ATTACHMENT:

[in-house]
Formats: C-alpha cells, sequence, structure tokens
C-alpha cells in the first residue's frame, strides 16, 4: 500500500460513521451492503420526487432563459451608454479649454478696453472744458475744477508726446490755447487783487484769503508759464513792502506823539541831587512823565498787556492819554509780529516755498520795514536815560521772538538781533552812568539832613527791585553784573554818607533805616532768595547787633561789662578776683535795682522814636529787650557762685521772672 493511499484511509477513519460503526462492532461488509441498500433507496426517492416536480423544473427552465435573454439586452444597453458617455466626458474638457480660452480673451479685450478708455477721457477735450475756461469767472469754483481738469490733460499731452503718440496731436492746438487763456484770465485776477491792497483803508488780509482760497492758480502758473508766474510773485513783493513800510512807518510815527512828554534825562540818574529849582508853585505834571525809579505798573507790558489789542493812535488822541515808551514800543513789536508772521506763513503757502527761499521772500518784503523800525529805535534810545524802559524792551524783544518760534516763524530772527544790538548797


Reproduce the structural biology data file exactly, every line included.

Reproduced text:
[in-house]
Formats: C-alpha cells, sequence, structure tokens
C-alpha cells in the first residue's frame, strides 16, 4: 500500500460513521451492503420526487432563459451608454479649454478696453472744458475744477508726446490755447487783487484769503508759464513792502506823539541831587512823565498787556492819554509780529516755498520795514536815560521772538538781533552812568539832613527791585553784573554818607533805616532768595547787633561789662578776683535795682522814636529787650557762685521772672 493511499484511509477513519460503526462492532461488509441498500433507496426517492416536480423544473427552465435573454439586452444597453458617455466626458474638457480660452480673451479685450478708455477721457477735450475756461469767472469754483481738469490733460499731452503718440496731436492746438487763456484770465485776477491792497483803508488780509482760497492758480502758473508766474510773485513783493513800510512807518510815527512828554534825562540818574529849582508853585505834571525809579505798573507790558489789542493812535488822541515808551514800543513789536508772521506763513503757502527761499521772500518784503523800525529805535534810545524802559524792551524783544518760534516763524530772527544790538548797